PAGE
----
Full Episode
Nature's Biggest Beasts

Discover the ingenious strategies that nature’s biggest beasts employ to conquer their environments, from the Komodo dragon with a deadly bite to the tallest giraffe to the bird-eating Armored ground cricket. These are their epic survival stories.

Transcript Print

♪♪ NARRATOR: Creatures come both great and small... but it's the goliaths that always capture our attention.

They might be the biggest beast that ever lived -- or simply the biggest of their kind.

If they're not titans to everyone, they still manage to be their own brand of monster.

And all these 'giants' face enormous challenges to survive.

Take the largest lizard on Earth -- how can it feed its huge appetite when its bite is weaker than a house cat's?

How does a giraffe, the world's tallest animal, not pass out when it stoops to drink?

How does a mega bat cool its bulky body in croc-infested waters?

Turns out nature's biggest beasts have come up with some fascinating ways to overcome life's biggest problems.

♪♪ ♪♪ ♪♪ [ Stomp ] NARRATOR: From the behemoths of a bygone age... to the leviathans of our modern world... it's the biggest beasts that stand out from the crowd.

♪♪ But size is relative... and there are surprising giants lurking in places you might not expect.

♪♪ Animals whose claim to fame is simply being among the biggest of their kind.

♪♪ But whether they're a titan in a tiny world or a giant among other giants, they all share the same basic challenges: [ Elephant trumpets ] Moving their massive bodies... ♪♪ Surviving extreme temperatures... ♪♪ Having huge babies... ♪♪ And not least, the need to eat... A lot.

♪♪ The biggest appetite on the planet undoubtedly belongs to this monster of the sea.

♪♪ Its heart is almost as big as a golf cart.

♪♪ Its tongue weighs as much as an elephant.

♪♪ Its major artery is as wide as a human head.

♪♪ This legendary record-breaker is, quite simply, the most enormous animal ever to have existed.

♪♪ It's the blue whale of course.

At 150 tons it outdoes even the biggest dinosaurs for size.

♪♪ ♪♪ Their astonishing bulk is entirely sustained by this tiny crustacean... krill.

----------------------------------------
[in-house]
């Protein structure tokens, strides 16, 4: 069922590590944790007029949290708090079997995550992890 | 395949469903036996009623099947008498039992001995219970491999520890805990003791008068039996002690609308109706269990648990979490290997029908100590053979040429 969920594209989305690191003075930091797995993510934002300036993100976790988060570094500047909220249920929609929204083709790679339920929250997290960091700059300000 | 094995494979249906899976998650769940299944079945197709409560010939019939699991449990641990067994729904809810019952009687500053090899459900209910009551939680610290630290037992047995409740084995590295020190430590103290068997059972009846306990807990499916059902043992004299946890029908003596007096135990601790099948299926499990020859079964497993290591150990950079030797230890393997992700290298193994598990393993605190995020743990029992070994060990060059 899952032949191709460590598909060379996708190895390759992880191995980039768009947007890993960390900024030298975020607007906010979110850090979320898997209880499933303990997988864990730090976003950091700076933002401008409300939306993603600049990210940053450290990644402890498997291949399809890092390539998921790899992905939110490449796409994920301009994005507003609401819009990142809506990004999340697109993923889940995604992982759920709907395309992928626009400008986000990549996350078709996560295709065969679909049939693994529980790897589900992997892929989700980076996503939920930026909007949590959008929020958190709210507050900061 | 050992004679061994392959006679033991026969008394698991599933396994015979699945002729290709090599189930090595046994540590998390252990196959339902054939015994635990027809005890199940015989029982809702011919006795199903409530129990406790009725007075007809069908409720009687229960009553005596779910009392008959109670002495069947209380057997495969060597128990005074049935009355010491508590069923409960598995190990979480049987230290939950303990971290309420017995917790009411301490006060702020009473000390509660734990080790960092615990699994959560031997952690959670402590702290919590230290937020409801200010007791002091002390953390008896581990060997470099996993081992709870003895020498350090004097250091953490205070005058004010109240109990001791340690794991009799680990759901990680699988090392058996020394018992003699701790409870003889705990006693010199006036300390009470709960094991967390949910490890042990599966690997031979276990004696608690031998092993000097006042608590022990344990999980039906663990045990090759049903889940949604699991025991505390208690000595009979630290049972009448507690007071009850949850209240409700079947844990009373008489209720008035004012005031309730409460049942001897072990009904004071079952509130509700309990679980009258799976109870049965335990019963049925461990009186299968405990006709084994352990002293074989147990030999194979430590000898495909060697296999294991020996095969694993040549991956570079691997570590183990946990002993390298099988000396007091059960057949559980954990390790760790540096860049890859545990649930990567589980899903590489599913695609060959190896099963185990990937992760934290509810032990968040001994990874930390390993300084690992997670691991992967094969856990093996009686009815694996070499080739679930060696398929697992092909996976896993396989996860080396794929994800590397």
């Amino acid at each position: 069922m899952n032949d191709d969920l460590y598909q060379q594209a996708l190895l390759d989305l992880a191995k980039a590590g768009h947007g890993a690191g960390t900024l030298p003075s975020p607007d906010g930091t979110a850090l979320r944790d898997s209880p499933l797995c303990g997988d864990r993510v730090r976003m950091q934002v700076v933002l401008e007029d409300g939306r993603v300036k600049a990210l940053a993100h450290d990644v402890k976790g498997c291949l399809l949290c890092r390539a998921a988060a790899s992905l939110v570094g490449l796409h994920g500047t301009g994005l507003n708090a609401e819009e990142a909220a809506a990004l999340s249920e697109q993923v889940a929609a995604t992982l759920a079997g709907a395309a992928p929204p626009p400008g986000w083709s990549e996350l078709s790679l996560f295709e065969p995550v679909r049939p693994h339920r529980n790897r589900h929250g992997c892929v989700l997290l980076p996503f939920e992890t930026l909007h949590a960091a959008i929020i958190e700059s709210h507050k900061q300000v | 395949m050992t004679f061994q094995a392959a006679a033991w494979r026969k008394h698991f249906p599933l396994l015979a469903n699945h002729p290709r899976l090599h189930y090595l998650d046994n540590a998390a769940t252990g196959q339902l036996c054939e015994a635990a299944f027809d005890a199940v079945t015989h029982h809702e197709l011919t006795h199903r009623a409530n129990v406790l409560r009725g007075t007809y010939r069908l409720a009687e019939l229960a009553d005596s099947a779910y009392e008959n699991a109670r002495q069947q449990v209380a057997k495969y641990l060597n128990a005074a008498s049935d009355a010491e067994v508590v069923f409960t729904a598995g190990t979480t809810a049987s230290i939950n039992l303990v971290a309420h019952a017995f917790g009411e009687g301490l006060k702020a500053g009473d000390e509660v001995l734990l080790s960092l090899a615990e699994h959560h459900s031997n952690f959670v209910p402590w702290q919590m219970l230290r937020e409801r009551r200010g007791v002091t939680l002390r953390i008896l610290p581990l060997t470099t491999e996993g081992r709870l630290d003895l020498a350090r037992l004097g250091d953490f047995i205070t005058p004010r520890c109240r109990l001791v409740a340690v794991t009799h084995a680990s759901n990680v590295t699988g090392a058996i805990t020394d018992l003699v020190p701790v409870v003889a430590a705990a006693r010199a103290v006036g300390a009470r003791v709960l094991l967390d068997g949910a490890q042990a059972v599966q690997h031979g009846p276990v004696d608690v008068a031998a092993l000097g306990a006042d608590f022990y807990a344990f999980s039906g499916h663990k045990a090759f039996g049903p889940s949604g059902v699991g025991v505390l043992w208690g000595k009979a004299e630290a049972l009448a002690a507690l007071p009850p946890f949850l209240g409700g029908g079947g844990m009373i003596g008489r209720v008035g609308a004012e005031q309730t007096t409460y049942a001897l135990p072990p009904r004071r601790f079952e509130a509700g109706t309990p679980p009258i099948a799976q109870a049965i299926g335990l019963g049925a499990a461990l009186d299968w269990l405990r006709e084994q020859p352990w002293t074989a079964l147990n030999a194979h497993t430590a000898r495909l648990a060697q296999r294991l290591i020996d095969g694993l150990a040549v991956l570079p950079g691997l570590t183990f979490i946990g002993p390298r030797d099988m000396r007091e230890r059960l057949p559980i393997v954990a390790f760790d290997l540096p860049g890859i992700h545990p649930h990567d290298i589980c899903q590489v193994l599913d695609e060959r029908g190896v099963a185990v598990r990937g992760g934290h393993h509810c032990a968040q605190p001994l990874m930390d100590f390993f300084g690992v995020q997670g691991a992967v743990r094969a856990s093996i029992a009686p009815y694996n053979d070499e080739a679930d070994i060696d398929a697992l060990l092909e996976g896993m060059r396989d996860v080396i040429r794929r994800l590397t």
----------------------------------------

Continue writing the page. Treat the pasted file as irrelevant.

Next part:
The secret to getting so big on something so small is eating four tons of them a day.

♪♪ ♪♪ ♪♪ ♪♪ These floating vacuum cleaners can suck up half a million calories in a single gulp.

♪♪ That's just as well, because opening such a massive mouth takes a lot of energy, so the more it can eat it one go, the bigger it can get... And it's thought they're still growing.

♪♪ As long as the blue whale has enough food, this species may just keep on getting bigger.

♪♪ Back on dry land, Earth's tallest mammal has also had to adapt to get enough nutrients.

♪♪ The gigantic giraffe... ♪♪ boasts some impressive stats.

At up to 19 feet of mostly leg and neck, it towers to nearly 3 times the height of a professional basketball player.

It's as heavy as a car. [ Car horn honks ] And it perches on feet the size of dinner plates.

♪♪ Being head and shoulders above the rest does have its perks.

Seeing for miles around.

♪♪ ♪♪ Reaching 35 miles an hour with its ground-eating strides.

♪♪ And of course with over seven feet of neck and an extra foot and a half of tongue, it can reach the food its competitors can't.

They need that advantage because a giraffe has a super-sized appetite.

♪♪ Which it satisfies by eating foliage.

To get enough nutrientsfrom just a few leaves per bite, a large male must consume up to 145 pounds daily.

To eat through that many leaves a day can take up to 18 hours.

But never mind feeding.

In dry times a giraffe can need up to seven or eight gallons of water every few days... but how to get it, when it's seemingly so hard to come by?

Well, it has a neat trick.

By eating at dawn when condensation is high, it can absorb most of its moisture from leaves.

It also wastes no water sweating or panting, instead its temperature fluctuates with the surrounding air.

♪♪ But when beaten by the heat, giraffes must join their fellow beasts at the watering hole.

♪♪ Being tall it's...tricky.

♪♪ In this pose, the pressure is, quite literally, on.

♪♪ Pumping blood all the way up toits head takes a powerful heart.

It beats up to 170 times a minute -- that's twice as fast as ours.

♪♪ This huge blood pressure, the highest of any mammal, should give a drinking giraffe a bad head rush.